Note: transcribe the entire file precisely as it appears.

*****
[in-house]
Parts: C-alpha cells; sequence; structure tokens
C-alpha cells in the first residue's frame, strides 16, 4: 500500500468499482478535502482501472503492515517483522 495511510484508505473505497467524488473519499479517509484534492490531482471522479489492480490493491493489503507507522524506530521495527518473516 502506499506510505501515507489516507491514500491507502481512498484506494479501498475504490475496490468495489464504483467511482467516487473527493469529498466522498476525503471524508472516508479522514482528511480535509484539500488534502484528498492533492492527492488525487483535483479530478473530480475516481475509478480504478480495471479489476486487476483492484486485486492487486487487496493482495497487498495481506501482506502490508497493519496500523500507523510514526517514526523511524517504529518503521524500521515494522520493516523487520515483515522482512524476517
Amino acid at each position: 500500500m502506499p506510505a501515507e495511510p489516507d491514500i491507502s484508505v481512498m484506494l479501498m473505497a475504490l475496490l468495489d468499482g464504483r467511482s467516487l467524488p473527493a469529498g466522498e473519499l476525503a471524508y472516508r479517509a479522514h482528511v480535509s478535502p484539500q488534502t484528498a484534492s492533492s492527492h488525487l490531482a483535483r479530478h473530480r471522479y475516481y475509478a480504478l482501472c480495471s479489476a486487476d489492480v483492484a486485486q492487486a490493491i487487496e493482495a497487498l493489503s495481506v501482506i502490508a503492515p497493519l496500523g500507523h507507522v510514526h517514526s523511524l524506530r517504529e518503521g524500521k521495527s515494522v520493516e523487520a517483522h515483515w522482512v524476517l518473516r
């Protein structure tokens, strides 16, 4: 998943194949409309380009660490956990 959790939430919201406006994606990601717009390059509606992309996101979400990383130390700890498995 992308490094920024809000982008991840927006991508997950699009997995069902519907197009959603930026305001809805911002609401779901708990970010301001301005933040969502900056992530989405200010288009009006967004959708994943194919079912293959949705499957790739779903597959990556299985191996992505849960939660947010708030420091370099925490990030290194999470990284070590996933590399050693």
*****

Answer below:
[in-house]
Parts: C-alpha cells; sequence; structure tokens
C-alpha cells in the first residue's frame, strides 16, 4: 500500500468499482478535502482501472503492515517483522 495511510484508505473505497467524488473519499479517509484534492490531482471522479489492480490493491493489503507507522524506530521495527518473516 502506499506510505501515507489516507491514500491507502481512498484506494479501498475504490475496490468495489464504483467511482467516487473527493469529498466522498476525503471524508472516508479522514482528511480535509484539500488534502484528498492533492492527492488525487483535483479530478473530480475516481475509478480504478480495471479489476486487476483492484486485486492487486487487496493482495497487498495481506501482506502490508497493519496500523500507523510514526517514526523511524517504529518503521524500521515494522520493516523487520515483515522482512524476517
Amino acid at each position: 500500500m502506499p506510505a501515507e495511510p489516507d491514500i491507502s484508505v481512498m484506494l479501498m473505497a475504490l475496490l468495489d468499482g464504483r467511482s467516487l467524488p473527493a469529498g466522498e473519499l476525503a471524508y472516508r479517509a479522514h482528511v480535509s478535502p484539500q488534502t484528498a484534492s492533492s492527492h488525487l490531482a483535483r479530478h473530480r471522479y475516481y475509478a480504478l482501472c480495471s479489476a486487476d489492480v483492484a486485486q492487486a490493491i487487496e493482495a497487498l493489503s495481506v501482506i502490508a503492515p497493519l496500523g500507523h507507522v510514526h517514526s523511524l524506530r517504529e518503521g524500521k521495527s515494522v520493516e523487520a517483522h515483515w522482512v524476517l518473516r
């Protein structure tokens, strides 16, 4: 998943194949409309380009660490956990 959790939430919201406006994606990601717009390059509606992309996101979400990383130390700890498995 992308490094920024809000982008991840927006991508997950699009997995069902519907197009959603930026305001809805911002609401779901708990970010301001301005933040969502900056992530989405200010288009009006967004959708994943194919079912293959949705499957790739779903597959990556299985191996992505849960939660947010708030420091370099925490990030290194999470990284070590996933590399050693």